Derived metrics on surfaces of positive curvature

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lavinia
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Summary:

Using the principal curvatures of an embedded surface of positive Gauss curvature, what is the curvature of the derived metric?

Main Question or Discussion Point

Start with a closed surface of positive Gauss curvature embedded smoothly in ##R^3##. At each point, choose two independent eigenvectors of the shape operator whose lengths are the corresponding principal curvatures. By declaring them to be orthonormal one gets - I think - a new metric on the surface.

- How does one compute the Gauss curvature of this new metric?
- Can the surface also be embedded in ##R^3##?
- Does this metric also have positive Gauss curvature? If so repeat the process and calculate the Gauss curvature again. In case one gets an infinite sequence of surfaces of positive Gauss curvature what is the limiting metric?
- Does one always get a limiting metric?
 
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  • #2
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I'm a little confused by the question. You can rescale eigenvectors to have unit length, so you can always pick an orthonormal basis of eigenvectors for the shape operator.

Do you have a way of picking 'favored' eigenvectors that you want to declare as having unit length for your new metric?
 
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lavinia
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I'm a little confused by the question. You can rescale eigenvectors to have unit length, so you can always pick an orthonormal basis of eigenvectors for the shape operator.

Do you have a way of picking 'favored' eigenvectors that you want to declare as having unit length for your new metric?
Take the vectors that are of length the principal curvatures and redefine the metric so that these vectors are length 1.
 
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"Start with a closed surface of positive Gauss curvature embedded smoothly in R3. The eigenvectors of the shape operator are an orthogonal basis for the tangent plane at every point but they may not be of unit length. By declaring them to be orthonormal one gets - I think - a new metric on the surface."

How does this work? Eigenvectors of a linear operator don't usually come with a natural length, do they? And of course at an umbilic point — where the principal curvatures are equal — the choice of orthogonal directions would be arbitrary (not that this is important — it isn't).

(
But the idea of a closed Coo surface in R3 of positive Gaussian curvature everywhere is a beautiful thing. If we also consider its interior, this will be a convex body in R3 with a smooth boundary. The Minkowski sum of two smoth convex bodies is also a smooth convex body: By definition, the Minkowski sum is

B1 + B 2 = {v + w ∈ R3 | v ∈ B1 and w ∈ B2}.

So the set of such convex bodies forms a commutative monoid https://en.wikipedia.org/wiki/Monoid#Commutative_monoid.

Each such convex body B has a unique center of gravity or centroid. And at least 4 double normals. (A double normal is a chord, a line segment whose endpoints lie on the boundary ∂B of B, such that it is perpendicular to the tangent planes of ∂B at each of its endpoints.)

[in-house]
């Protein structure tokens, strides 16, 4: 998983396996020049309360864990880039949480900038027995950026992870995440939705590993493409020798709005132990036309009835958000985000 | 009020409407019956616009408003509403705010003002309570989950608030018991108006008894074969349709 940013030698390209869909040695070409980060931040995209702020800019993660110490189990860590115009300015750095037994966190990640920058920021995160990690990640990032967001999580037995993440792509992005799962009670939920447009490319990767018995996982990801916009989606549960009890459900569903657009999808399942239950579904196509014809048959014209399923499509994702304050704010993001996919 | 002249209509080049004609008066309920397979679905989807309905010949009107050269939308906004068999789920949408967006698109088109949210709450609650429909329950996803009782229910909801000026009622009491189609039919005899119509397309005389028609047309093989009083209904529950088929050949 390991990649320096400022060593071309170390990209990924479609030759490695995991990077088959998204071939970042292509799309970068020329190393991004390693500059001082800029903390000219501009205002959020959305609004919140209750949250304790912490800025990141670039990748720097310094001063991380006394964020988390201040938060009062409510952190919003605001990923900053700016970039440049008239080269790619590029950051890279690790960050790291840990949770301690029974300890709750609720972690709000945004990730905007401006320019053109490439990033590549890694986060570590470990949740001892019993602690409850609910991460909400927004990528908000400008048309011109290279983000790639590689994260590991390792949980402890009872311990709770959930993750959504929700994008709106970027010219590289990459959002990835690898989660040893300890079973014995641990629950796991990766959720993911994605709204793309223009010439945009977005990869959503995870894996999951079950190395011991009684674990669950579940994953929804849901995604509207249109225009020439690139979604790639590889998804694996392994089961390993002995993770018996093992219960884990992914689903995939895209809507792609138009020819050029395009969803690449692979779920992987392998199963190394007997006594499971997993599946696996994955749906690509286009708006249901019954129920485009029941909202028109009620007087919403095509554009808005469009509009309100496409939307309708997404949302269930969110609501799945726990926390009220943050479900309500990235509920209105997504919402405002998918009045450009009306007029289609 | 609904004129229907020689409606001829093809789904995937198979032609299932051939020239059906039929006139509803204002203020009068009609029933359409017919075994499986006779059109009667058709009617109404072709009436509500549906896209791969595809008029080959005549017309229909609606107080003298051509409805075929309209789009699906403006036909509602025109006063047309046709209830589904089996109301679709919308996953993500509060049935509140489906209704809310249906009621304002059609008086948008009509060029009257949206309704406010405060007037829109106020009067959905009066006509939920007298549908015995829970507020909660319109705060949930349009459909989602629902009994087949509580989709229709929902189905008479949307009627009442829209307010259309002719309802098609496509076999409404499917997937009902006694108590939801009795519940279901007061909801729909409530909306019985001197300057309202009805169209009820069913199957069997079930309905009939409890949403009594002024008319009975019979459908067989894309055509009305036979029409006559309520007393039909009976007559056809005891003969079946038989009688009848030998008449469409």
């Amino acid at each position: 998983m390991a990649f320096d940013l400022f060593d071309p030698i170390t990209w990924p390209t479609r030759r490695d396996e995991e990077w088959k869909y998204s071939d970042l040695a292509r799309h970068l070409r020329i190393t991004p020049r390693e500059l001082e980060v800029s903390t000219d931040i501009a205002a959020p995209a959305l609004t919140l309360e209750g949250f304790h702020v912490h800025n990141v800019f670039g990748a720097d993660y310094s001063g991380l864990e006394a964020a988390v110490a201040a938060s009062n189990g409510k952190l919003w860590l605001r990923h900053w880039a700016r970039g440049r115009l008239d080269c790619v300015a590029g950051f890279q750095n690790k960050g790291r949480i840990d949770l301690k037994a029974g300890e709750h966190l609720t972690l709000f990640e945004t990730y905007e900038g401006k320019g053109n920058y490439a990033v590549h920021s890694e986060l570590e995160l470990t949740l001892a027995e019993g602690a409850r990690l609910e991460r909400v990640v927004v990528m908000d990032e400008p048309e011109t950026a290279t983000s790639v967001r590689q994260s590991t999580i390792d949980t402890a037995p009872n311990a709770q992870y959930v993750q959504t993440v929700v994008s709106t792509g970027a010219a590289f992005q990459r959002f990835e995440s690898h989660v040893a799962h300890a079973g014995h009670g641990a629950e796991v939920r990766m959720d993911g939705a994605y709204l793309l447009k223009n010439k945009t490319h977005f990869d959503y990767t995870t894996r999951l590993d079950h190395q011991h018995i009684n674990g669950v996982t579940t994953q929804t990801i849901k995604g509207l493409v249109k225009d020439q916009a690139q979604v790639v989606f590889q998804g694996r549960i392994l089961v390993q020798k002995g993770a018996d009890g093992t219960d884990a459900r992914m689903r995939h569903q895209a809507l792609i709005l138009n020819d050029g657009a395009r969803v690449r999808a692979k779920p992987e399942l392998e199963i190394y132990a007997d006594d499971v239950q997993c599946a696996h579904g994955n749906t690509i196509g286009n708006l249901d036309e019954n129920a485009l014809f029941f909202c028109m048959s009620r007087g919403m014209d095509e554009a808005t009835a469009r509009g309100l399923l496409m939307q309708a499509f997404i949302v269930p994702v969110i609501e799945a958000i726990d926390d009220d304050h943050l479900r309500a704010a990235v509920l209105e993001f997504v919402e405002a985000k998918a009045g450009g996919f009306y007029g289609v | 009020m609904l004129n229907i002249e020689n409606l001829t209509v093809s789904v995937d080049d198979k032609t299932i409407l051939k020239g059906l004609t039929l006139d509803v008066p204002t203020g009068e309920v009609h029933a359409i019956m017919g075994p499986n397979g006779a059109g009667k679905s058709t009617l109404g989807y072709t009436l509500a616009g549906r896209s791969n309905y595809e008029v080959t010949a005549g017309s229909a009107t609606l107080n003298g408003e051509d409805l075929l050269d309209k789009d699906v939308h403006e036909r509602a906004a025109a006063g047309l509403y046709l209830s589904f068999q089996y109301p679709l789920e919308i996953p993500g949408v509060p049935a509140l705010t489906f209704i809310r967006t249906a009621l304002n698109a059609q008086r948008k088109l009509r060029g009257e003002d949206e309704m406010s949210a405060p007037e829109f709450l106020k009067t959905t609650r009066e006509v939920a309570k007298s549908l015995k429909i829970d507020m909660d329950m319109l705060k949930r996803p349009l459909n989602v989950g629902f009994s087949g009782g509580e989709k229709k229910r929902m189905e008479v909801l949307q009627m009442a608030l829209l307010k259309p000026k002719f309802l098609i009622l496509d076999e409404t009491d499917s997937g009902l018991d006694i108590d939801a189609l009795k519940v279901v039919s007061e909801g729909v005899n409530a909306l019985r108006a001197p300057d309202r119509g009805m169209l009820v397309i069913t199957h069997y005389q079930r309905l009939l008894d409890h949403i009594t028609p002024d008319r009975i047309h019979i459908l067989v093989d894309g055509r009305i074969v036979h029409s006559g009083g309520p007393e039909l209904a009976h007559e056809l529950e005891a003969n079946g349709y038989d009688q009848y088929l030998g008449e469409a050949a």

)
 
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lavinia
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"Start with a closed surface of positive Gauss curvature embedded smoothly in R3. The eigenvectors of the shape operator are an orthogonal basis for the tangent plane at every point but they may not be of unit length. By declaring them to be orthonormal one gets - I think - a new metric on the surface."

How does this work? Eigenvectors of a linear operator don't usually come with a natural length, do they? And of course at an umbilic point — where the principal curvatures are equal — the choice of orthogonal directions would be arbitrary (not that this is important — it isn't).

(
But the idea of a closed Coo surface in R3 of positive Gaussian curvature everywhere is a beautiful thing. If we also consider its interior, this will be a convex body in R3 with a smooth boundary. The Minkowski sum of two smoth convex bodies is also a smooth convex body: By definition, the Minkowski sum is

B1 + B 2 = {v + w ∈ R3 | v ∈ B1 and w ∈ B2}.

So the set of such convex bodies forms a commutative monoid https://en.wikipedia.org/wiki/Monoid#Commutative_monoid.

Each such convex body B has a unique center of gravity or centroid. And at least 4 double normals. (A double normal is a chord, a line segment whose endpoints lie on the boundary ∂B of B, such that it is perpendicular to the tangent planes of ∂B at each of its endpoints.)
)
The principal curvatures are the eigenvalues and the principal directions are the eigen vectors. One gets two orthogonal vectors by multiplying orthonormal eigenvectors by their corresponding principal curvatures. Declare these two vectors to be orthonormal and this gives a new metric at that point. In the case of an umbilic there is no change of metric.

For instance for the sphere there is no change of metric anywhere. For an ellipsoid there is no change of metric at its four umbilics. Across the whole surface one gets a new Riemannian metric. It is clear intuitively I think that if the surface starts out to be close enough to a sphere then the new metric is still of positive Gauss curvature.
 
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